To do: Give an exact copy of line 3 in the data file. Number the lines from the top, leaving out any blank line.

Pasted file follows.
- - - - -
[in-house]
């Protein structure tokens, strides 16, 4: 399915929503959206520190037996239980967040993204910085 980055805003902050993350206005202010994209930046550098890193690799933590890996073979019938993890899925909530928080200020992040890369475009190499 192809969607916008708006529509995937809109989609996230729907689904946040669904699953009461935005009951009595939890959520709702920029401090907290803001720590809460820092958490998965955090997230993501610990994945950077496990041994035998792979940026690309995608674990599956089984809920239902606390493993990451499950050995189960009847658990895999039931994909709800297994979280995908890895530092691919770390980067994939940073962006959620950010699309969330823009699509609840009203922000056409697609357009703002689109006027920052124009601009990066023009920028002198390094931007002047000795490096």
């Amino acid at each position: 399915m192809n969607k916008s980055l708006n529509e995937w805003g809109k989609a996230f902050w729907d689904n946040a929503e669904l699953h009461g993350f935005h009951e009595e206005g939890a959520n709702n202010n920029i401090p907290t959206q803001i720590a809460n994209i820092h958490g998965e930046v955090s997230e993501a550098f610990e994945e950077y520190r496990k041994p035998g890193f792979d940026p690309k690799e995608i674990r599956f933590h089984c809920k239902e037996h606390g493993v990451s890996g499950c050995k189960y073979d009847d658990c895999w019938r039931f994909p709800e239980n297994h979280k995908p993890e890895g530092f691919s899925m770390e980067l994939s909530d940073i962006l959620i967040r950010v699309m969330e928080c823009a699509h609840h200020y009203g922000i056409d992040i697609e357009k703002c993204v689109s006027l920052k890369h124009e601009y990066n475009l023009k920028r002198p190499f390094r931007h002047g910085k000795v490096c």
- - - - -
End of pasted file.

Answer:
């Amino acid at each position: 399915m192809n969607k916008s980055l708006n529509e995937w805003g809109k989609a996230f902050w729907d689904n946040a929503e669904l699953h009461g993350f935005h009951e009595e206005g939890a959520n709702n202010n920029i401090p907290t959206q803001i720590a809460n994209i820092h958490g998965e930046v955090s997230e993501a550098f610990e994945e950077y520190r496990k041994p035998g890193f792979d940026p690309k690799e995608i674990r599956f933590h089984c809920k239902e037996h606390g493993v990451s890996g499950c050995k189960y073979d009847d658990c895999w019938r039931f994909p709800e239980n297994h979280k995908p993890e890895g530092f691919s899925m770390e980067l994939s909530d940073i962006l959620i967040r950010v699309m969330e928080c823009a699509h609840h200020y009203g922000i056409d992040i697609e357009k703002c993204v689109s006027l920052k890369h124009e601009y990066n475009l023009k920028r002198p190499f390094r931007h002047g910085k000795v490096c």